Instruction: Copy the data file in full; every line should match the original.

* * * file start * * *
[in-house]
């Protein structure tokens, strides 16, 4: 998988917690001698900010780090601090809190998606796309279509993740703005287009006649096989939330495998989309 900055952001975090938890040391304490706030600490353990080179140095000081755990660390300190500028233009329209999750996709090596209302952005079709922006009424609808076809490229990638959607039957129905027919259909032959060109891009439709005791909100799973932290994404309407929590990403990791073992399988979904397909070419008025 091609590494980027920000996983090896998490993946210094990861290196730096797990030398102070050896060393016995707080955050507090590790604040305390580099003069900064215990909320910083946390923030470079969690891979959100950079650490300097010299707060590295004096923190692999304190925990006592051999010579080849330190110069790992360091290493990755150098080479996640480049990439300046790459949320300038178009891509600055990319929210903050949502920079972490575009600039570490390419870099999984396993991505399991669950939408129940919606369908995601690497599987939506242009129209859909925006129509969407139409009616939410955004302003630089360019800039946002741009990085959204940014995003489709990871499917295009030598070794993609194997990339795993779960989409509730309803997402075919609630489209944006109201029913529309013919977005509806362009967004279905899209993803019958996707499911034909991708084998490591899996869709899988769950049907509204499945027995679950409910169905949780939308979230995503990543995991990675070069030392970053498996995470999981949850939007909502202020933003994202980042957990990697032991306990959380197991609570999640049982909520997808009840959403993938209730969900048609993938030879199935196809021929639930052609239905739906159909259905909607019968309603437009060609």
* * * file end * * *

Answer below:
[in-house]
């Protein structure tokens, strides 16, 4: 998988917690001698900010780090601090809190998606796309279509993740703005287009006649096989939330495998989309 900055952001975090938890040391304490706030600490353990080179140095000081755990660390300190500028233009329209999750996709090596209302952005079709922006009424609808076809490229990638959607039957129905027919259909032959060109891009439709005791909100799973932290994404309407929590990403990791073992399988979904397909070419008025 091609590494980027920000996983090896998490993946210094990861290196730096797990030398102070050896060393016995707080955050507090590790604040305390580099003069900064215990909320910083946390923030470079969690891979959100950079650490300097010299707060590295004096923190692999304190925990006592051999010579080849330190110069790992360091290493990755150098080479996640480049990439300046790459949320300038178009891509600055990319929210903050949502920079972490575009600039570490390419870099999984396993991505399991669950939408129940919606369908995601690497599987939506242009129209859909925006129509969407139409009616939410955004302003630089360019800039946002741009990085959204940014995003489709990871499917295009030598070794993609194997990339795993779960989409509730309803997402075919609630489209944006109201029913529309013919977005509806362009967004279905899209993803019958996707499911034909991708084998490591899996869709899988769950049907509204499945027995679950409910169905949780939308979230995503990543995991990675070069030392970053498996995470999981949850939007909502202020933003994202980042957990990697032991306990959380197991609570999640049982909520997808009840959403993938209730969900048609993938030879199935196809021929639930052609239905739906159909259905909607019968309603437009060609």